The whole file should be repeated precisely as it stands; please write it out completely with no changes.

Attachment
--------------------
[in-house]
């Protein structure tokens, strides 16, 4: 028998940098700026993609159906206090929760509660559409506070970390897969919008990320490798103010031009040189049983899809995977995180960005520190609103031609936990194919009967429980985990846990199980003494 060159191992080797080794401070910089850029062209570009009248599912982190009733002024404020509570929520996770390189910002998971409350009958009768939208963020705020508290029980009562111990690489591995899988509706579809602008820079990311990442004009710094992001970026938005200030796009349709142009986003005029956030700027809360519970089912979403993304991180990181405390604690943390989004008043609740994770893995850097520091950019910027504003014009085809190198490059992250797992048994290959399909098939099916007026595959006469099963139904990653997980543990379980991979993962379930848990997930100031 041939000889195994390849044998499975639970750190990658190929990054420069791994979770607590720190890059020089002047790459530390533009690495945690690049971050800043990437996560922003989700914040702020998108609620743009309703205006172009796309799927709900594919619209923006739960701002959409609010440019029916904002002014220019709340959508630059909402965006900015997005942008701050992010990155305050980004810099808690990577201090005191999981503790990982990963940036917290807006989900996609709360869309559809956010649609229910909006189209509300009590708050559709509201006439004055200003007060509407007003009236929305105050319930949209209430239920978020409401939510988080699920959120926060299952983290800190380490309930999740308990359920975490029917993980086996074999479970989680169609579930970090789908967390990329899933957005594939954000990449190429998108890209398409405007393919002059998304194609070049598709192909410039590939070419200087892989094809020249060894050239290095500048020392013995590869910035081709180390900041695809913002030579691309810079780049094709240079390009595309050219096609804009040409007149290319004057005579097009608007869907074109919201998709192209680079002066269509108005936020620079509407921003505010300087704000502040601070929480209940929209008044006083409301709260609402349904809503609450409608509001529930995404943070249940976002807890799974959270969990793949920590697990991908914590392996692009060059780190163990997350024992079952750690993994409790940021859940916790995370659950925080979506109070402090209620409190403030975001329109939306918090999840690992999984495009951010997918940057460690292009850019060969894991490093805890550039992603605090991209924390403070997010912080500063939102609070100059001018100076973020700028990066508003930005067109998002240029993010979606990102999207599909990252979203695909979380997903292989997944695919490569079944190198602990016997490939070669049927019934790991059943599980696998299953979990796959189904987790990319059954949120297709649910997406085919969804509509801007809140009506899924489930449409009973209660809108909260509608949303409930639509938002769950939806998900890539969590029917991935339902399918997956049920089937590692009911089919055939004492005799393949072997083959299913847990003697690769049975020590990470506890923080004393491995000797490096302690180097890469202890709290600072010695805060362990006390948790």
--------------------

[in-house]
């Protein structure tokens, strides 16, 4: 028998940098700026993609159906206090929760509660559409506070970390897969919008990320490798103010031009040189049983899809995977995180960005520190609103031609936990194919009967429980985990846990199980003494 060159191992080797080794401070910089850029062209570009009248599912982190009733002024404020509570929520996770390189910002998971409350009958009768939208963020705020508290029980009562111990690489591995899988509706579809602008820079990311990442004009710094992001970026938005200030796009349709142009986003005029956030700027809360519970089912979403993304991180990181405390604690943390989004008043609740994770893995850097520091950019910027504003014009085809190198490059992250797992048994290959399909098939099916007026595959006469099963139904990653997980543990379980991979993962379930848990997930100031 041939000889195994390849044998499975639970750190990658190929990054420069791994979770607590720190890059020089002047790459530390533009690495945690690049971050800043990437996560922003989700914040702020998108609620743009309703205006172009796309799927709900594919619209923006739960701002959409609010440019029916904002002014220019709340959508630059909402965006900015997005942008701050992010990155305050980004810099808690990577201090005191999981503790990982990963940036917290807006989900996609709360869309559809956010649609229910909006189209509300009590708050559709509201006439004055200003007060509407007003009236929305105050319930949209209430239920978020409401939510988080699920959120926060299952983290800190380490309930999740308990359920975490029917993980086996074999479970989680169609579930970090789908967390990329899933957005594939954000990449190429998108890209398409405007393919002059998304194609070049598709192909410039590939070419200087892989094809020249060894050239290095500048020392013995590869910035081709180390900041695809913002030579691309810079780049094709240079390009595309050219096609804009040409007149290319004057005579097009608007869907074109919201998709192209680079002066269509108005936020620079509407921003505010300087704000502040601070929480209940929209008044006083409301709260609402349904809503609450409608509001529930995404943070249940976002807890799974959270969990793949920590697990991908914590392996692009060059780190163990997350024992079952750690993994409790940021859940916790995370659950925080979506109070402090209620409190403030975001329109939306918090999840690992999984495009951010997918940057460690292009850019060969894991490093805890550039992603605090991209924390403070997010912080500063939102609070100059001018100076973020700028990066508003930005067109998002240029993010979606990102999207599909990252979203695909979380997903292989997944695919490569079944190198602990016997490939070669049927019934790991059943599980696998299953979990796959189904987790990319059954949120297709649910997406085919969804509509801007809140009506899924489930449409009973209660809108909260509608949303409930639509938002769950939806998900890539969590029917991935339902399918997956049920089937590692009911089919055939004492005799393949072997083959299913847990003697690769049975020590990470506890923080004393491995000797490096302690180097890469202890709290600072010695805060362990006390948790």